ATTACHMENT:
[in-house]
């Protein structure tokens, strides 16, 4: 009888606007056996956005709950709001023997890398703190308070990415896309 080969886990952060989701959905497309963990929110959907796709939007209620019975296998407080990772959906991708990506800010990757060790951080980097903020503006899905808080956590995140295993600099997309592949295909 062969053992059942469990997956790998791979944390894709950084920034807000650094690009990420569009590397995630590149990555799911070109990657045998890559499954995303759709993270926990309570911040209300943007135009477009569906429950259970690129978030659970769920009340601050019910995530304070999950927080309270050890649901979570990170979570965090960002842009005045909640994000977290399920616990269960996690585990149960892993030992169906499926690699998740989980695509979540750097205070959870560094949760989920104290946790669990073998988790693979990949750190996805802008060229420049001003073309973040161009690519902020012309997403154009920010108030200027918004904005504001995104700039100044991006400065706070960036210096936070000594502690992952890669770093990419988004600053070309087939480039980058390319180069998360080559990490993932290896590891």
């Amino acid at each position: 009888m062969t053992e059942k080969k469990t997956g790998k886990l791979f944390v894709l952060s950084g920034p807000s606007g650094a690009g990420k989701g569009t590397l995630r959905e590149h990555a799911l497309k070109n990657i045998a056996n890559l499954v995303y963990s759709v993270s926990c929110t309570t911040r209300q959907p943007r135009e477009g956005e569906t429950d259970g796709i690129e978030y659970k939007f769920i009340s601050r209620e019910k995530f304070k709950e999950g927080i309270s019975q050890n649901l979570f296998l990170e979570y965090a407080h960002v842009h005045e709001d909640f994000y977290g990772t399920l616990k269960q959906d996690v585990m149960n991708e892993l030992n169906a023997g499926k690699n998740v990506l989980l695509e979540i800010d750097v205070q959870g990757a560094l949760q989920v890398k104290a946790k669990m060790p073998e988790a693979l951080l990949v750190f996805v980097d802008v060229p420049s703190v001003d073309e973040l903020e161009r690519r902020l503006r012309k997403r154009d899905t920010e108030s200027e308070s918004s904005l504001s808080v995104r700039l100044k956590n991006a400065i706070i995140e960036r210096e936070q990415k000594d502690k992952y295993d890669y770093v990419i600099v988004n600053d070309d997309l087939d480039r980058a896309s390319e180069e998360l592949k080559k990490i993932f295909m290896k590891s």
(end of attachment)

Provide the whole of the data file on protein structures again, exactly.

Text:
[in-house]
């Protein structure tokens, strides 16, 4: 009888606007056996956005709950709001023997890398703190308070990415896309 080969886990952060989701959905497309963990929110959907796709939007209620019975296998407080990772959906991708990506800010990757060790951080980097903020503006899905808080956590995140295993600099997309592949295909 062969053992059942469990997956790998791979944390894709950084920034807000650094690009990420569009590397995630590149990555799911070109990657045998890559499954995303759709993270926990309570911040209300943007135009477009569906429950259970690129978030659970769920009340601050019910995530304070999950927080309270050890649901979570990170979570965090960002842009005045909640994000977290399920616990269960996690585990149960892993030992169906499926690699998740989980695509979540750097205070959870560094949760989920104290946790669990073998988790693979990949750190996805802008060229420049001003073309973040161009690519902020012309997403154009920010108030200027918004904005504001995104700039100044991006400065706070960036210096936070000594502690992952890669770093990419988004600053070309087939480039980058390319180069998360080559990490993932290896590891």
């Amino acid at each position: 009888m062969t053992e059942k080969k469990t997956g790998k886990l791979f944390v894709l952060s950084g920034p807000s606007g650094a690009g990420k989701g569009t590397l995630r959905e590149h990555a799911l497309k070109n990657i045998a056996n890559l499954v995303y963990s759709v993270s926990c929110t309570t911040r209300q959907p943007r135009e477009g956005e569906t429950d259970g796709i690129e978030y659970k939007f769920i009340s601050r209620e019910k995530f304070k709950e999950g927080i309270s019975q050890n649901l979570f296998l990170e979570y965090a407080h960002v842009h005045e709001d909640f994000y977290g990772t399920l616990k269960q959906d996690v585990m149960n991708e892993l030992n169906a023997g499926k690699n998740v990506l989980l695509e979540i800010d750097v205070q959870g990757a560094l949760q989920v890398k104290a946790k669990m060790p073998e988790a693979l951080l990949v750190f996805v980097d802008v060229p420049s703190v001003d073309e973040l903020e161009r690519r902020l503006r012309k997403r154009d899905t920010e108030s200027e308070s918004s904005l504001s808080v995104r700039l100044k956590n991006a400065i706070i995140e960036r210096e936070q990415k000594d502690k992952y295993d890669y770093v990419i600099v988004n600053d070309d997309l087939d480039r980058a896309s390319e180069e998360l592949k080559k990490i993932f295909m290896k590891s």